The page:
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Encyclopedia > Greenville, Westchester County, New York

Greenville is a hamlet (and a census-designated place) (CDP) located in the unincorporated portion of the town of Greenburgh, Westchester County, New York. The population was 8,648 at the 2000 census. The definitions of the political subdivisions of the state of New York differ from those in certain other countries or even various other U.S. states, leading to misunderstandings regarding the governmental nature of an area. ... The definitions of the political subdivisions of the state of New York differ from those in certain other countries or even various other U.S. states, leading to misunderstandings regarding the governmental nature of an area. ... The definitions of the political subdivisions of the state of New York differ from those in certain other countries or even various other U.S. states, leading to misunderstandings regarding the governmental nature of an area. ... Greenburgh is a town located in Westchester County, New York. ... Westchester County is a primarily suburban county with about 940,000 residents located in the U.S. state of New York. ...


Residents popularly refer to the Greenville area as "Edgemont." Greenville is essentially conterminous with both the Greenville Fire District and the Edgemont Union Free School District.


According to the New York Times: The New York Times is an internationally known daily newspaper published in New York City and distributed in the United States and many other nations worldwide. ...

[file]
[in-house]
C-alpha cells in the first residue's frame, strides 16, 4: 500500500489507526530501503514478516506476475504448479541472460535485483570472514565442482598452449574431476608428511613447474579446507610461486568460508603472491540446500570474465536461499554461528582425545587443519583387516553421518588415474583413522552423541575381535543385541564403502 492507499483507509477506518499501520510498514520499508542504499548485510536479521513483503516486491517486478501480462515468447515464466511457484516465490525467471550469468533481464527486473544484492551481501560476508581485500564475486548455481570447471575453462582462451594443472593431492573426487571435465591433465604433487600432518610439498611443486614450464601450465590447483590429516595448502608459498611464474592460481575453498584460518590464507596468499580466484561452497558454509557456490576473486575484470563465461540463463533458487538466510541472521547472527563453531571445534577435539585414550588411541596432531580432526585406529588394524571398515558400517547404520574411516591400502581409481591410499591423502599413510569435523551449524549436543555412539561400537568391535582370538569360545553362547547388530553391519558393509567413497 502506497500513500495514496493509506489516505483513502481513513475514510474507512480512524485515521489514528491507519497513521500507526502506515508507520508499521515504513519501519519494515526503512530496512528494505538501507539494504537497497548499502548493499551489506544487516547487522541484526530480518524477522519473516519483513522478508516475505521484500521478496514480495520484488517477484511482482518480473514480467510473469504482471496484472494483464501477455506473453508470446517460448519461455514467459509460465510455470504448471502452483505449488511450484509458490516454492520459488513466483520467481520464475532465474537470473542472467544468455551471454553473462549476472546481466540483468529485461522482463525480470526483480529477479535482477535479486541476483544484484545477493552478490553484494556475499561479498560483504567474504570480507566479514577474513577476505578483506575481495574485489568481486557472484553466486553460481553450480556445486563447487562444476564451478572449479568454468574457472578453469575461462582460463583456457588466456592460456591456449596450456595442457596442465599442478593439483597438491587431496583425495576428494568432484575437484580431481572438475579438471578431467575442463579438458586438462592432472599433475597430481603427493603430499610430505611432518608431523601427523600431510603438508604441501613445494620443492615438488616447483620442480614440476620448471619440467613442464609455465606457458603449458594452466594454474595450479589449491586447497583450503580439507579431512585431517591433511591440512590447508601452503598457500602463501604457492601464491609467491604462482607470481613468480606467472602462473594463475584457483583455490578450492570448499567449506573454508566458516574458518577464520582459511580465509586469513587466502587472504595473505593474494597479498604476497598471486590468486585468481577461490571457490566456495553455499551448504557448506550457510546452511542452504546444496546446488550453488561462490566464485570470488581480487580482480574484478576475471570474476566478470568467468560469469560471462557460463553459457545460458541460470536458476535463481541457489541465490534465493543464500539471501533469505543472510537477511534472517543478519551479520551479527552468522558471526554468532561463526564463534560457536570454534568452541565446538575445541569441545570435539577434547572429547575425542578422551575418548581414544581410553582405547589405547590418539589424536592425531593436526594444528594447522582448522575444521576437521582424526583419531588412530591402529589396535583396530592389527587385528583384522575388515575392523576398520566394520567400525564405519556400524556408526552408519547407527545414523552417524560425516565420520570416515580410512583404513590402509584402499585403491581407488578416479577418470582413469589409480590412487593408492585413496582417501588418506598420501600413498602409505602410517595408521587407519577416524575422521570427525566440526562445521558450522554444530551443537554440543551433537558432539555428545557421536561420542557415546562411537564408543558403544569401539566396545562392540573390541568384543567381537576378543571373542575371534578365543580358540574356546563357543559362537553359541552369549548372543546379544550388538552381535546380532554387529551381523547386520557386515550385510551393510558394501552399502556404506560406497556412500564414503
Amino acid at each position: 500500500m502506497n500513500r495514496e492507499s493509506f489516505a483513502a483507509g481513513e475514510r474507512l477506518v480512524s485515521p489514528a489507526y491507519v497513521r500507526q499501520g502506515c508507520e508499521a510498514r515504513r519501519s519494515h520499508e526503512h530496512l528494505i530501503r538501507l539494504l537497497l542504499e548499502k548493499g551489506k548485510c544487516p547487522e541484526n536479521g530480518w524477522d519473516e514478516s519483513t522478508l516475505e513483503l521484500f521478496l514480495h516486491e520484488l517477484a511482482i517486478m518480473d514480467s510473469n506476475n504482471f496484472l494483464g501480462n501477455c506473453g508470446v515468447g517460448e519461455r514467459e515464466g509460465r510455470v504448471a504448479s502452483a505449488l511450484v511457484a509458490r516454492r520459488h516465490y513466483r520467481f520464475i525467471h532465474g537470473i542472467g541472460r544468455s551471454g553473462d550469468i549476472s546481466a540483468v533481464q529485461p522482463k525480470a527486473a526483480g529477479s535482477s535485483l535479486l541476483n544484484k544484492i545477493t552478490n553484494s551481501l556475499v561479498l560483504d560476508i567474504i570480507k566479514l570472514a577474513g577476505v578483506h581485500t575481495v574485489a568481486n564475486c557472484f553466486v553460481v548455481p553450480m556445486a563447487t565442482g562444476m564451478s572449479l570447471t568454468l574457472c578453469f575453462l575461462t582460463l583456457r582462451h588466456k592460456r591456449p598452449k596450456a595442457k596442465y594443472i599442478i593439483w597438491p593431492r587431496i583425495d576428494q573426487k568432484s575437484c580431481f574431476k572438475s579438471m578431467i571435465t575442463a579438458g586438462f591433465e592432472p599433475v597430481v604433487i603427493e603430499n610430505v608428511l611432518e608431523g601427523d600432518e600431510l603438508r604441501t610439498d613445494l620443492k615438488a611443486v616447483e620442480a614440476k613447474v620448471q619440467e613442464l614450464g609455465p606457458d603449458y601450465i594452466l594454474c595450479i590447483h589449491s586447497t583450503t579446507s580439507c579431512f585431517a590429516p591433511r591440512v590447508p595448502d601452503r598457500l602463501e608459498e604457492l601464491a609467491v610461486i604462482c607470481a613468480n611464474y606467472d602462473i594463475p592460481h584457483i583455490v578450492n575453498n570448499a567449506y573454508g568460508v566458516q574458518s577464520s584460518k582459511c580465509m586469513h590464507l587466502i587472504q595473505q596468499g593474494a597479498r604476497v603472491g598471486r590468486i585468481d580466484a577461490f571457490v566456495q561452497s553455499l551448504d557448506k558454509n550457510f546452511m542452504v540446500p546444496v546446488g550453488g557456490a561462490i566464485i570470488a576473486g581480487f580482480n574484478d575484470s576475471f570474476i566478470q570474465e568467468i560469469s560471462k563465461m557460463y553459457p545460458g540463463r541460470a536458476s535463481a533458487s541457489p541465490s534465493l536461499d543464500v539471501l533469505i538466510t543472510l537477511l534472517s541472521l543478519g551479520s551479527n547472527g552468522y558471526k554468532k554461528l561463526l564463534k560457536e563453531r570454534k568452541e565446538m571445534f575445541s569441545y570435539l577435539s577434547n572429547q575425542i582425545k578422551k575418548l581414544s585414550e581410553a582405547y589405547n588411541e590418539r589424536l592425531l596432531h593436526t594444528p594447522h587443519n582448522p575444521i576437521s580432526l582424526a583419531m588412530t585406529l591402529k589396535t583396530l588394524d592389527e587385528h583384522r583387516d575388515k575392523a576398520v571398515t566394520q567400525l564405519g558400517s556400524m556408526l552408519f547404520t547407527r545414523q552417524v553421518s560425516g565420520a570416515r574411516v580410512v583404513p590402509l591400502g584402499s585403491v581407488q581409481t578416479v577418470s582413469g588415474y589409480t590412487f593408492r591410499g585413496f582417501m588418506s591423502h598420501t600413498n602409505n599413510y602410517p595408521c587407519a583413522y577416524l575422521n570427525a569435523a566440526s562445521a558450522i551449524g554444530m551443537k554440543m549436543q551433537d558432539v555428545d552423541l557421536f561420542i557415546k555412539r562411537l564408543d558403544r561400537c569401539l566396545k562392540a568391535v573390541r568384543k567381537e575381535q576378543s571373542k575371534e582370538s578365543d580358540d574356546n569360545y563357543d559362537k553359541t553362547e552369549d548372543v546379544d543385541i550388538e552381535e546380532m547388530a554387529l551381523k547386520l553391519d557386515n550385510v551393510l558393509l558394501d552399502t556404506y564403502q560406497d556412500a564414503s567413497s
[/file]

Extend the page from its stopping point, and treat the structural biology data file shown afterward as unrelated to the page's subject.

Occupying a hilly pocket between the Sprain Brook Parkway to the west and the Bronx River Parkway to the east, Edgemont's Tudor and classic colonials (a few dating back to the 18th century) are about 22 miles from Midtown Manhattan, making it an appealing choice for commuters.[1]

Greenville is primarily known for its public schools and other attractions such as the Central Avenue shopping district and the Greenburgh Nature Center, a 33-acre woodland preserve.[2]

Contents

Postal Address

Greenville is divided between two ZIP codes: 10530 (Hartsdale, New York) and 10583 (Scarsdale, New York). Both ZIP codes encompass significant area outside of Greenville as well. While the bulk of Greenville lies within the Scarsdale zip code, none of Greenville is part of the village of Scarsdale. According to a local real estate broker, "Edgemont is smaller and more intimate than Scarsdale".[3] Mr. ... Hartsdale is an unincorporated census-designated place (CDP) located in the town of Greenburgh, Westchester County, New York. ... Scarsdale redirects here. ...


Schools

Greenville is known for its public schools, the Edgemont Union Free School District. The Edgemont School District consists of three schools: Edgemont Junior/Senior High School, Greenville Elementary School and Seely Place Elementary School. Each elementary school has students from kindergarten through 6th grade. Edgemont Junior/Senior High School, which sits on an 80-acre campus, contains students from grades 7 through 12. Edgemont High School is a high school in Greenburgh, Westchester County, New York. ...